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Ela Bobek 16 December 2023
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Thomas Gainsborough (1727-1788) was a portrait and landscape painter. During his career, he often painted dogs accompanying his sitters. He always made sure that the dog was not merely a prop, but also an ooze personality. Pity that Gainsborough only painted a handful of actual dogs’ portraits…
His love of nature clearly shows in his dog portraits. It is known that if given a choice, Gainsborough would gladly have stopped painting portraits and focused solely on landscapes:
I’m sick of portraits and wish very much to take my Viol da Gamba and walk off to some sweet village, where I can paint landskips and enjoy the fag end of life in quietness and ease.
Thomas Gainsborough, letter to William Jackson, Tate.
Bumper looks quite different than the bull terriers we know today, like many other breeds, it has changed over the centuries. It is one of the earliest paintings by Gainsborough. Clearly Bumper must have made an impression, as Gainsborough wrote on the back of the canvas “most remarkable sagacious cur”. Here we see Bumper looking attentively in the distance. Someone must be approaching. Also, looking at the position of Bumper’s hind legs he is getting ready to jump, but it isn’t obvious whether with joy or anger.
This is clearly a smart and strong-willed dog. It has things to do and places to be and only stopped for a second to pose for the portrait. It’s a Pomeranian, a breed of dogs of the Spitz type. They are friendly and full of energy but also very alert to their surroundings, often barking at any new sound. They are also very good at getting what they want from their owners, and it clearly shows.
A completely different take on Pomeranians. A small puppy walks in the direction of the viewer, very curious and almost ready to step off the canvas. Meanwhile, his mother looks at something off to the side, always alert to protect her little one. Gainsborough fills this portrait with emotions and sets the dogs in a landscape expertly painted with fast and dramatic brushstrokes. The difference in handling the texture of the dogs’ fur and the trees in the background is fascinating.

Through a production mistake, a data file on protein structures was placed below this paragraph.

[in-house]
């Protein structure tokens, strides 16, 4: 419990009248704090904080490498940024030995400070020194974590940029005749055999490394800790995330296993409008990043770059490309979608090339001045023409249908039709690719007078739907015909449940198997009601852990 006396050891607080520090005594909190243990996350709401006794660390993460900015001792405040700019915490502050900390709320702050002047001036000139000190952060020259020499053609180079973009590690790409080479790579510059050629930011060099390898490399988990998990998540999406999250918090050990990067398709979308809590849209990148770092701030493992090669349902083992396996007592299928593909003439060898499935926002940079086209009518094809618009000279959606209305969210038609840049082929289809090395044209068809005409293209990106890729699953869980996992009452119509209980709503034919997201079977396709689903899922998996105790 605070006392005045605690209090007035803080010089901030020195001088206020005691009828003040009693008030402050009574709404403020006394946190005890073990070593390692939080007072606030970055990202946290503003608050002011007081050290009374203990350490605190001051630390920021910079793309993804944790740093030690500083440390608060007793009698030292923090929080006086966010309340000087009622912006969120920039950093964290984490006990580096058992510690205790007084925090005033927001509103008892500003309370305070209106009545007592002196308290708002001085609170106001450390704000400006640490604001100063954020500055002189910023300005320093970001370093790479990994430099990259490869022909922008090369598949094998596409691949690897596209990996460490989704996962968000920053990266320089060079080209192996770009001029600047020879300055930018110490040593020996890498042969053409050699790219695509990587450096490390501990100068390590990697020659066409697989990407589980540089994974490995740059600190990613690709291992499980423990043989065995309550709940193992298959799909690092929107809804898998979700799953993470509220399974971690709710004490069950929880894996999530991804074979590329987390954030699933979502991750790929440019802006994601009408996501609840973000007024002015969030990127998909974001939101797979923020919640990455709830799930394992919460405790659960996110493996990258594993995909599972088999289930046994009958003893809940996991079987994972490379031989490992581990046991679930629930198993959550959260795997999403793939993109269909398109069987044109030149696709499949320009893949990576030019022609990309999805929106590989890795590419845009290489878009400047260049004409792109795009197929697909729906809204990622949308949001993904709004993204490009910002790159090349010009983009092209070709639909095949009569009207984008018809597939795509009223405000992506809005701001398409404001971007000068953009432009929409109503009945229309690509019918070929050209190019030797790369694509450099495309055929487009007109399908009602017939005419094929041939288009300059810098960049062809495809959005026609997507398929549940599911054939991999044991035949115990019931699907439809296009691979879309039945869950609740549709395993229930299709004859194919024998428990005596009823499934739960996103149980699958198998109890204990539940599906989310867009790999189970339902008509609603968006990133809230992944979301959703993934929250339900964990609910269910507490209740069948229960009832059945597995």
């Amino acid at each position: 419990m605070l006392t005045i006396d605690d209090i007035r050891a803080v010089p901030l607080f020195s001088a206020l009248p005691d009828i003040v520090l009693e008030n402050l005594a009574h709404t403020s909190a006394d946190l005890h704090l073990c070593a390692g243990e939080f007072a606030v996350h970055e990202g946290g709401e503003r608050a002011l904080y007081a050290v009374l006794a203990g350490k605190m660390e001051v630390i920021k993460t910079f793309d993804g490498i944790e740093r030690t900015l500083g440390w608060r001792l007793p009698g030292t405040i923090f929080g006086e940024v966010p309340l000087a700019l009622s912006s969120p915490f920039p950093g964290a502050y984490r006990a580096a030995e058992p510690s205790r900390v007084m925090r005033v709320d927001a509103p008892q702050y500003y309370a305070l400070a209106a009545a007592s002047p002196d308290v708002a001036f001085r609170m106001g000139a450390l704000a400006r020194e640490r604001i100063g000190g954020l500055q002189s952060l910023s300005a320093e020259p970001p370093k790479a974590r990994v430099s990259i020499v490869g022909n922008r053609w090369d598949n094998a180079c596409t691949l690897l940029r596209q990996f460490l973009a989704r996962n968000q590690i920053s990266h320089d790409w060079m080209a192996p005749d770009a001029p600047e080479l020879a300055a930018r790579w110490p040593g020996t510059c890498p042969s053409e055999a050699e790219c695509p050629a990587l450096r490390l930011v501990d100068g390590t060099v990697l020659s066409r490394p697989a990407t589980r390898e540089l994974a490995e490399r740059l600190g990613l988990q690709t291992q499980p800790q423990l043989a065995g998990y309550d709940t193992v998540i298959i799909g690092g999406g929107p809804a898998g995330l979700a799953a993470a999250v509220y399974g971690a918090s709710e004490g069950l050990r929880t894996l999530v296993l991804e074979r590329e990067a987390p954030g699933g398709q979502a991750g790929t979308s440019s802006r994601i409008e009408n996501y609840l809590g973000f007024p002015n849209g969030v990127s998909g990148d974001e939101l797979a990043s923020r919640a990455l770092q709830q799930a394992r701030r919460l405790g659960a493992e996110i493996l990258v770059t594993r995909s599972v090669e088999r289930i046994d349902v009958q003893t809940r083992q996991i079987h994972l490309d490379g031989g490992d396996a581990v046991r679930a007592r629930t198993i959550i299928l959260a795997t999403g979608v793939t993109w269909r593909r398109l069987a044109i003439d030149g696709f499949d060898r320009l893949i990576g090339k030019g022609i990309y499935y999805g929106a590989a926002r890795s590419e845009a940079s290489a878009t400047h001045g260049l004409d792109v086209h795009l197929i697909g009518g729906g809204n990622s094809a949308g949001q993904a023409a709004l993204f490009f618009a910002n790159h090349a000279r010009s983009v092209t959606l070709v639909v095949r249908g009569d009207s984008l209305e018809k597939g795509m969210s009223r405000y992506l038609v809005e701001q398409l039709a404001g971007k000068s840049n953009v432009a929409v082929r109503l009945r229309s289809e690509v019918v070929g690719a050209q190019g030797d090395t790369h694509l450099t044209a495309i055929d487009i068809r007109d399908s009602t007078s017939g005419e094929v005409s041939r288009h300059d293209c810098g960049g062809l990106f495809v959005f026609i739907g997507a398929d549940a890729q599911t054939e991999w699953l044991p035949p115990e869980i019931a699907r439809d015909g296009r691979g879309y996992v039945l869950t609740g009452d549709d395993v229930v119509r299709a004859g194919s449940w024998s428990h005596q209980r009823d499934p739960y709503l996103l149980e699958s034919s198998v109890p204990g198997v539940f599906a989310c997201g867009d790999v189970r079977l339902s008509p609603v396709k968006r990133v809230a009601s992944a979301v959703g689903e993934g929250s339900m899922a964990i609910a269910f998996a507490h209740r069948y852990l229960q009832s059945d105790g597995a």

Another pair of dogs, those two beauties are believed to be Gainsborough’s own dogs. He must have known them very well, as he clearly shows their different personalities. Fox, on the left, is very alert and full of energy, clearly ready to jump or start barking at any second, just waiting for a good excuse to do so. Tristram, on the other hand, is lazily dozing off, he will not be moved easily. Or possibly he relies on Fox to keep watch. Either way, they seem to form a happy couple of friends, their temperaments complimenting each other.
This is yet another example of how breeds have changed throughout the centuries; this pug is very different from today’s version. His legs are longer and his face is less wrinkly. Pugs were brought to Europe from China and in the 16th century became the official dog of the House of Orange, after one of them alerted the Prince of Orange of approaching assassins. The dog in the portrait has a very intelligent look. He seems to understand that he should stay still, even though it is clear that he would rather go and play with his owner.
This pug, on the other hand, is very dignified, lying like a Sphinx and owning the landscape around him. He is exactly where he wants to be. Gainsborough put as much effort into capturing the personalities of his canine sitters as in his human ones (even though he was sick of portraits).
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